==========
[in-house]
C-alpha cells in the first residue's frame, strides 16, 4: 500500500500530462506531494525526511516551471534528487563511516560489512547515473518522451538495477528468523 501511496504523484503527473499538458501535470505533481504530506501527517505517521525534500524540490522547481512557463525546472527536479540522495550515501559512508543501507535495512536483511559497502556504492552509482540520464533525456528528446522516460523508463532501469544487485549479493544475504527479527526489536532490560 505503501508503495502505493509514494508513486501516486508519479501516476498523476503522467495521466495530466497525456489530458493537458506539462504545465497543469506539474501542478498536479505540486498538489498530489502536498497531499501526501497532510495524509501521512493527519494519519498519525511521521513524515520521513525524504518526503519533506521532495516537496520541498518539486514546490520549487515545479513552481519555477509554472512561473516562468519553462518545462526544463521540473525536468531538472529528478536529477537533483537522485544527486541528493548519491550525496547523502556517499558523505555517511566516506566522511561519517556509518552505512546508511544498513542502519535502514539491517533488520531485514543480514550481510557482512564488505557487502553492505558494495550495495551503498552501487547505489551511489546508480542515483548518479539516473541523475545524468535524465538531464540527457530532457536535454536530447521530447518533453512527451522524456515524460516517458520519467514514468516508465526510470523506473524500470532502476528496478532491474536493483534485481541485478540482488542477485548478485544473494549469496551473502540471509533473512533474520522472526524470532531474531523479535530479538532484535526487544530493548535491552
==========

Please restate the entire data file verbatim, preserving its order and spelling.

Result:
[in-house]
C-alpha cells in the first residue's frame, strides 16, 4: 500500500500530462506531494525526511516551471534528487563511516560489512547515473518522451538495477528468523 501511496504523484503527473499538458501535470505533481504530506501527517505517521525534500524540490522547481512557463525546472527536479540522495550515501559512508543501507535495512536483511559497502556504492552509482540520464533525456528528446522516460523508463532501469544487485549479493544475504527479527526489536532490560 505503501508503495502505493509514494508513486501516486508519479501516476498523476503522467495521466495530466497525456489530458493537458506539462504545465497543469506539474501542478498536479505540486498538489498530489502536498497531499501526501497532510495524509501521512493527519494519519498519525511521521513524515520521513525524504518526503519533506521532495516537496520541498518539486514546490520549487515545479513552481519555477509554472512561473516562468519553462518545462526544463521540473525536468531538472529528478536529477537533483537522485544527486541528493548519491550525496547523502556517499558523505555517511566516506566522511561519517556509518552505512546508511544498513542502519535502514539491517533488520531485514543480514550481510557482512564488505557487502553492505558494495550495495551503498552501487547505489551511489546508480542515483548518479539516473541523475545524468535524465538531464540527457530532457536535454536530447521530447518533453512527451522524456515524460516517458520519467514514468516508465526510470523506473524500470532502476528496478532491474536493483534485481541485478540482488542477485548478485544473494549469496551473502540471509533473512533474520522472526524470532531474531523479535530479538532484535526487544530493548535491552